Monday, 31 August 2015

Rain stops play

 A west bank holiday meant yours truly was asked to make the bed. The fact that it had been in boxes in the bathroom since May was getting to be a bit of an issue so as all excuses and avenues of escape were cut off by the weather I knuckled down to it.
 The apprentice was keen to help
 and I was keen to let him as it was well past tea o'clock
 and after a bit of practice
 he made quite a good job of it.
Leaving me to get all the credit.

Raiders of the hay loft.

I've been wondering why the horses get through so much hay everyday aside from their own innate gutsyness. Feral sheep are breaching the perimeter and making a raid in broad daylight.

Day 7

 Day dawned on day 7 which was as planned a quieter day than the rest
 and once again we were very lucky weather wise and for some inexplicable reason the midges got fed up with chasing us around
 giving us a breather from mosquito nets and insect repellents. Just as well as most of the day was spent making sure base camp was as clean as we found it.
 But we did have time to have a lecture from Tom MacClean one of the UK's most courageous adventurers, he being the first person to row the Atlantic solo and the went and did it again quicker, in 54 days. This was before sat navs, mobile phones and was unsupported. It was also the long route, from North America to the Irish Coast, lesser mortals now try and do it from France to the Caribbean and miss out all the fun of the icebergs.
 He's also sailed the Atlantic twice in the smallest yacht, here it is, he had to do it twice as someone else beat him so he chain sawed two foot off his making it 7 foot 9 which compared to the Atlantic is tiny, navigation bouys are bigger. To add to his achievements he's also sailed across in a bottle, a big one with a four poster bed in it, and was the first civilian to live on Rockall a small rock out in the ocean but giving the UK 200 miles of fishing rights and minerals. Add to that his army career, the para and the SAS, this is a man who deserves a knighthood. Instead he lives a happy life letting people like me intrude on his domain and share his wilderness.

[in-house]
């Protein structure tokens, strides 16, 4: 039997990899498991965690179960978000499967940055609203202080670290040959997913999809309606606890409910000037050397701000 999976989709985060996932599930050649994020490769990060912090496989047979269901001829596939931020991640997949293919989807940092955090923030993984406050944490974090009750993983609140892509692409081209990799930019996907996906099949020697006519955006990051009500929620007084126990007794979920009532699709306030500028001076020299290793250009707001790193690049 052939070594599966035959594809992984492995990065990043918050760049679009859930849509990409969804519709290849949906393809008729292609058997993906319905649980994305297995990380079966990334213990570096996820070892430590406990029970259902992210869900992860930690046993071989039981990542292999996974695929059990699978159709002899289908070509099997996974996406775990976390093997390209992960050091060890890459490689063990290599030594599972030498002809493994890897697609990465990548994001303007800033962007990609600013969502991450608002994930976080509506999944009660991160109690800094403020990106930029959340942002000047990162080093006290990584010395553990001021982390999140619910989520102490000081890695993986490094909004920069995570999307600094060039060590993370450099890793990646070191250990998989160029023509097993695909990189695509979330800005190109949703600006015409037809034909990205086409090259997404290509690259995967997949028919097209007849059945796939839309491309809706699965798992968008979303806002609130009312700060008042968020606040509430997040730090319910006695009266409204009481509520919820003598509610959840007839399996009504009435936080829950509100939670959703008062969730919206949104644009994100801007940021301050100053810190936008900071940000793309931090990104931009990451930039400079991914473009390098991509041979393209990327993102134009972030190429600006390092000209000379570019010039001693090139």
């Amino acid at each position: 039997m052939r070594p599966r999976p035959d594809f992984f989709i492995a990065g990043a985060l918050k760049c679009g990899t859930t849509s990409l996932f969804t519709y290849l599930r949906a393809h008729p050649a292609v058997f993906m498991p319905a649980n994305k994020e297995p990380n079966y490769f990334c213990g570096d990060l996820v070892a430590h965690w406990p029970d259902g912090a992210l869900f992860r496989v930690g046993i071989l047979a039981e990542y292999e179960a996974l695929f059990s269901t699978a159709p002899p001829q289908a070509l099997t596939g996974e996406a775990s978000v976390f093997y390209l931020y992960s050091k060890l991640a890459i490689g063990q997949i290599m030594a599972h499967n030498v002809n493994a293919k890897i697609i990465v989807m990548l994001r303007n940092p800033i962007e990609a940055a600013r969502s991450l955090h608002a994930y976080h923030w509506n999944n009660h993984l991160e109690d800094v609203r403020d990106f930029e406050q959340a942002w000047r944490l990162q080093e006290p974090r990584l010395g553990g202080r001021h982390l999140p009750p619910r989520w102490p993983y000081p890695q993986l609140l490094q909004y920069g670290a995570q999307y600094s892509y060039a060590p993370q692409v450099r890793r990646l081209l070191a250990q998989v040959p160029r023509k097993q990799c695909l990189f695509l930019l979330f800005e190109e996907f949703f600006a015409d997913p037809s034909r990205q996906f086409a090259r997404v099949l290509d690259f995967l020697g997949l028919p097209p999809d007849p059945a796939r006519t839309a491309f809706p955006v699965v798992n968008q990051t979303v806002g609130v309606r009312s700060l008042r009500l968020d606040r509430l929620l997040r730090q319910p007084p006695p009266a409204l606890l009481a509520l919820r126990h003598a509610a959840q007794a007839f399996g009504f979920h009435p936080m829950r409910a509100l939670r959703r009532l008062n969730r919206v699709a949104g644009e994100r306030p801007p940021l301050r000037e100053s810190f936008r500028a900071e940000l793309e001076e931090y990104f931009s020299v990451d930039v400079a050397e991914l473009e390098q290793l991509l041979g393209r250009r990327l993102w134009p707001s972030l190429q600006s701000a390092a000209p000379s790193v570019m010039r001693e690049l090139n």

I was also there when he drew this beast on a napkin and said "Im going to build a whale boat" which he did, Moby, with a plan to sail in it across to New York. This hasn't happened. Yet. So anyone with a spare few grand and desire to do something unique google him and get going.
 The day drew to a close, awards were handed out to members of the group and we
 bid goodnight to Moby ready for the morrows adventure. The hike out and the journey home.

Sunday, 30 August 2015

Day 6

 The idea that we would lie in our scratch bags until 9am, have a leisurely breakfast and bimble along to base was not going to make the day happen. Instead we broke camp at 6 am, or rather started to, the midges, fed up at not getting a good meal the night before were the most vicious I have ever known. In full kit, veil and gloves, like a high altitude bee keeper, the little buggers kept coming.
 The essentials in life like a good cuppa tea were miserable efforts with a scum of black on the top from Kamikaze midges mistaking the cups heat for life. Clouds threatened rain and a very despondent group set off along the trail heading back to safety.
 Heres Mrs Bear fending off the biting insects. To get to safety we had to cross a swamp. A proper one. One with great pits of man trapping bog, and those who chose to follow a different path to the one taken by yours truly soon wandered in to difficulty and had to be pulled free. More than once. Eventually the group got the message and fell in single file waiting for there chance to point and laugh at the fast bloke leading the way when it was his turn to step on what looked like safe ground to be swallowed to knee depth by the swamp monsters.
 Finally we made the river and found the right crossing point, a very ropey rope bridge.
 As we headed out of the glenn there were numerous nods to the history of the place, the highland clearances in particular. The mountain we climbed yesterday looms on the right, the peak in the clouds.
 Mrs Bear took a nap while I cooked a quick meal, this tome midge free thanks to the altitude and wind speed.
 So we gained more height
 which for some was pretty tiring